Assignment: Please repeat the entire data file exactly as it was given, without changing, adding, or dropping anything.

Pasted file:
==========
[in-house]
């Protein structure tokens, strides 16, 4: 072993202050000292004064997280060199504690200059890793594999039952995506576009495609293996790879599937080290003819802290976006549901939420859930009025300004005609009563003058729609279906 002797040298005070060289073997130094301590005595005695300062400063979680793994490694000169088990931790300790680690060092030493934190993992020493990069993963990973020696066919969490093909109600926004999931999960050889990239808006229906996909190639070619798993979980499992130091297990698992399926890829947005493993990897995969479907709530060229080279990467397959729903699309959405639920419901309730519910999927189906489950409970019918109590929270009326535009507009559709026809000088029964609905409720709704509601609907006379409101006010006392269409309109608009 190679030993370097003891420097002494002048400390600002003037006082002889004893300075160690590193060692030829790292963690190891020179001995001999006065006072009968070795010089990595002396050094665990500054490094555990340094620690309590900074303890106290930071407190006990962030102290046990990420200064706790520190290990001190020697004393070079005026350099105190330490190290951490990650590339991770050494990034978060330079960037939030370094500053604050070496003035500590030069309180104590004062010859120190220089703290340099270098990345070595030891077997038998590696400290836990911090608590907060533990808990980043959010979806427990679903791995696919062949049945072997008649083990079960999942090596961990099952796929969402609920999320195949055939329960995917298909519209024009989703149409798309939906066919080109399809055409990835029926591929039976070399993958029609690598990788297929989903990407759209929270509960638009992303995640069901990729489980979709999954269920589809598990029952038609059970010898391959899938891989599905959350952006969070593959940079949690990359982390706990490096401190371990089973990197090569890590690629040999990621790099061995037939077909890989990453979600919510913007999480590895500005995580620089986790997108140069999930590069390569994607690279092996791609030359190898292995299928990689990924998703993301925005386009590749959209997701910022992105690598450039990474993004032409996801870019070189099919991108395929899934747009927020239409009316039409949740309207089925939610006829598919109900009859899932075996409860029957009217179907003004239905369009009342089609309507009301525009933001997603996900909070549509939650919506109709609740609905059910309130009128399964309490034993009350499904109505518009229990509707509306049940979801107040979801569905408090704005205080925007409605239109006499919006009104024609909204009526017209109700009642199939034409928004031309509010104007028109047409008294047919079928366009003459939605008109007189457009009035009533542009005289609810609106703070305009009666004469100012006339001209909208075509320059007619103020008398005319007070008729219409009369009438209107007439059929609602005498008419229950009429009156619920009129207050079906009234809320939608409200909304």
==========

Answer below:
[in-house]
């Protein structure tokens, strides 16, 4: 072993202050000292004064997280060199504690200059890793594999039952995506576009495609293996790879599937080290003819802290976006549901939420859930009025300004005609009563003058729609279906 002797040298005070060289073997130094301590005595005695300062400063979680793994490694000169088990931790300790680690060092030493934190993992020493990069993963990973020696066919969490093909109600926004999931999960050889990239808006229906996909190639070619798993979980499992130091297990698992399926890829947005493993990897995969479907709530060229080279990467397959729903699309959405639920419901309730519910999927189906489950409970019918109590929270009326535009507009559709026809000088029964609905409720709704509601609907006379409101006010006392269409309109608009 190679030993370097003891420097002494002048400390600002003037006082002889004893300075160690590193060692030829790292963690190891020179001995001999006065006072009968070795010089990595002396050094665990500054490094555990340094620690309590900074303890106290930071407190006990962030102290046990990420200064706790520190290990001190020697004393070079005026350099105190330490190290951490990650590339991770050494990034978060330079960037939030370094500053604050070496003035500590030069309180104590004062010859120190220089703290340099270098990345070595030891077997038998590696400290836990911090608590907060533990808990980043959010979806427990679903791995696919062949049945072997008649083990079960999942090596961990099952796929969402609920999320195949055939329960995917298909519209024009989703149409798309939906066919080109399809055409990835029926591929039976070399993958029609690598990788297929989903990407759209929270509960638009992303995640069901990729489980979709999954269920589809598990029952038609059970010898391959899938891989599905959350952006969070593959940079949690990359982390706990490096401190371990089973990197090569890590690629040999990621790099061995037939077909890989990453979600919510913007999480590895500005995580620089986790997108140069999930590069390569994607690279092996791609030359190898292995299928990689990924998703993301925005386009590749959209997701910022992105690598450039990474993004032409996801870019070189099919991108395929899934747009927020239409009316039409949740309207089925939610006829598919109900009859899932075996409860029957009217179907003004239905369009009342089609309507009301525009933001997603996900909070549509939650919506109709609740609905059910309130009128399964309490034993009350499904109505518009229990509707509306049940979801107040979801569905408090704005205080925007409605239109006499919006009104024609909204009526017209109700009642199939034409928004031309509010104007028109047409008294047919079928366009003459939605008109007189457009009035009533542009005289609810609106703070305009009666004469100012006339001209909208075509320059007619103020008398005319007070008729219409009369009438209107007439059929609602005498008419229950009429009156619920009129207050079906009234809320939608409200909304």